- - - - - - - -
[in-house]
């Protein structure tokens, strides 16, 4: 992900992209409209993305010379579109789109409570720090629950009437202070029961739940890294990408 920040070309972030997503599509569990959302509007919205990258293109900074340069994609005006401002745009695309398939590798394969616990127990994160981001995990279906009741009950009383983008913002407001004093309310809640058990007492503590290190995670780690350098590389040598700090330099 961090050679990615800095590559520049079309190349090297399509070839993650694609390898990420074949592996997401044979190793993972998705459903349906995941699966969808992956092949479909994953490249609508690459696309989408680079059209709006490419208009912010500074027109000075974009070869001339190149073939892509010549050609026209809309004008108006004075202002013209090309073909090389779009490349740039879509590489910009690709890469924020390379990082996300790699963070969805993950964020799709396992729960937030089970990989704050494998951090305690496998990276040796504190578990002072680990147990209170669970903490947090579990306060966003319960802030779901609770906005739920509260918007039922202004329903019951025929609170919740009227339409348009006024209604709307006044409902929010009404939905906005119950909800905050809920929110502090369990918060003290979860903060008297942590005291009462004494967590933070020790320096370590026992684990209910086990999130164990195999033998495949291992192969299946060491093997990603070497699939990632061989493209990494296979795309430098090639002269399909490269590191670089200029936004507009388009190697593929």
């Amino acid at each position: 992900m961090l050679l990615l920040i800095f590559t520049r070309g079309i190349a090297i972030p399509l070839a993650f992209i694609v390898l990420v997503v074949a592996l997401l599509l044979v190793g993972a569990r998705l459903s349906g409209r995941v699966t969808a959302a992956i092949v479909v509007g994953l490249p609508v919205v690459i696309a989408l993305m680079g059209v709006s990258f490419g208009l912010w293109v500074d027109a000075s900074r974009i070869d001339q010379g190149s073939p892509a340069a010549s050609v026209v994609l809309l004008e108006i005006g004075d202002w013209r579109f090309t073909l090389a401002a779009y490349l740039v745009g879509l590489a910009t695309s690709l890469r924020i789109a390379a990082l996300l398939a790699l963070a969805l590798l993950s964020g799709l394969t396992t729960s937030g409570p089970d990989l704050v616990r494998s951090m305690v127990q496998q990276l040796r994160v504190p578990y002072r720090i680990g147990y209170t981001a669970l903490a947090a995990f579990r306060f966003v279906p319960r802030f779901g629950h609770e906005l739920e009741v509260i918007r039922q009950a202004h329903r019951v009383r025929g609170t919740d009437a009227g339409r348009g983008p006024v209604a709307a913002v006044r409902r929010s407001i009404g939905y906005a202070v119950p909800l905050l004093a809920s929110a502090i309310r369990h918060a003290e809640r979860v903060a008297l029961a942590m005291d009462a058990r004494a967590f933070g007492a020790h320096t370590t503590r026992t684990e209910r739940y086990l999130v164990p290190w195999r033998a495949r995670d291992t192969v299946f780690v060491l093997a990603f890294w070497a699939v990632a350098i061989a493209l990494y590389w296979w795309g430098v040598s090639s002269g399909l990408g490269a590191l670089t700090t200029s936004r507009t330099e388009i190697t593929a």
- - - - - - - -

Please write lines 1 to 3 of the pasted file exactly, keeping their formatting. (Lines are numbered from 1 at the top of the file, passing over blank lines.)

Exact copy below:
[in-house]
């Protein structure tokens, strides 16, 4: 992900992209409209993305010379579109789109409570720090629950009437202070029961739940890294990408 920040070309972030997503599509569990959302509007919205990258293109900074340069994609005006401002745009695309398939590798394969616990127990994160981001995990279906009741009950009383983008913002407001004093309310809640058990007492503590290190995670780690350098590389040598700090330099 961090050679990615800095590559520049079309190349090297399509070839993650694609390898990420074949592996997401044979190793993972998705459903349906995941699966969808992956092949479909994953490249609508690459696309989408680079059209709006490419208009912010500074027109000075974009070869001339190149073939892509010549050609026209809309004008108006004075202002013209090309073909090389779009490349740039879509590489910009690709890469924020390379990082996300790699963070969805993950964020799709396992729960937030089970990989704050494998951090305690496998990276040796504190578990002072680990147990209170669970903490947090579990306060966003319960802030779901609770906005739920509260918007039922202004329903019951025929609170919740009227339409348009006024209604709307006044409902929010009404939905906005119950909800905050809920929110502090369990918060003290979860903060008297942590005291009462004494967590933070020790320096370590026992684990209910086990999130164990195999033998495949291992192969299946060491093997990603070497699939990632061989493209990494296979795309430098090639002269399909490269590191670089200029936004507009388009190697593929």
């Amino acid at each position: 992900m961090l050679l990615l920040i800095f590559t520049r070309g079309i190349a090297i972030p399509l070839a993650f992209i694609v390898l990420v997503v074949a592996l997401l599509l044979v190793g993972a569990r998705l459903s349906g409209r995941v699966t969808a959302a992956i092949v479909v509007g994953l490249p609508v919205v690459i696309a989408l993305m680079g059209v709006s990258f490419g208009l912010w293109v500074d027109a000075s900074r974009i070869d001339q010379g190149s073939p892509a340069a010549s050609v026209v994609l809309l004008e108006i005006g004075d202002w013209r579109f090309t073909l090389a401002a779009y490349l740039v745009g879509l590489a910009t695309s690709l890469r924020i789109a390379a990082l996300l398939a790699l963070a969805l590798l993950s964020g799709l394969t396992t729960s937030g409570p089970d990989l704050v616990r494998s951090m305690v127990q496998q990276l040796r994160v504190p578990y002072r720090i680990g147990y209170t981001a669970l903490a947090a995990f579990r306060f966003v279906p319960r802030f779901g629950h609770e906005l739920e009741v509260i918007r039922q009950a202004h329903r019951v009383r025929g609170t919740d009437a009227g339409r348009g983008p006024v209604a709307a913002v006044r409902r929010s407001i009404g939905y906005a202070v119950p909800l905050l004093a809920s929110a502090i309310r369990h918060a003290e809640r979860v903060a008297l029961a942590m005291d009462a058990r004494a967590f933070g007492a020790h320096t370590t503590r026992t684990e209910r739940y086990l999130v164990p290190w195999r033998a495949r995670d291992t192969v299946f780690v060491l093997a990603f890294w070497a699939v990632a350098i061989a493209l990494y590389w296979w795309g430098v040598s090639s002269g399909l990408g490269a590191l670089t700090t200029s936004r507009t330099e388009i190697t593929a």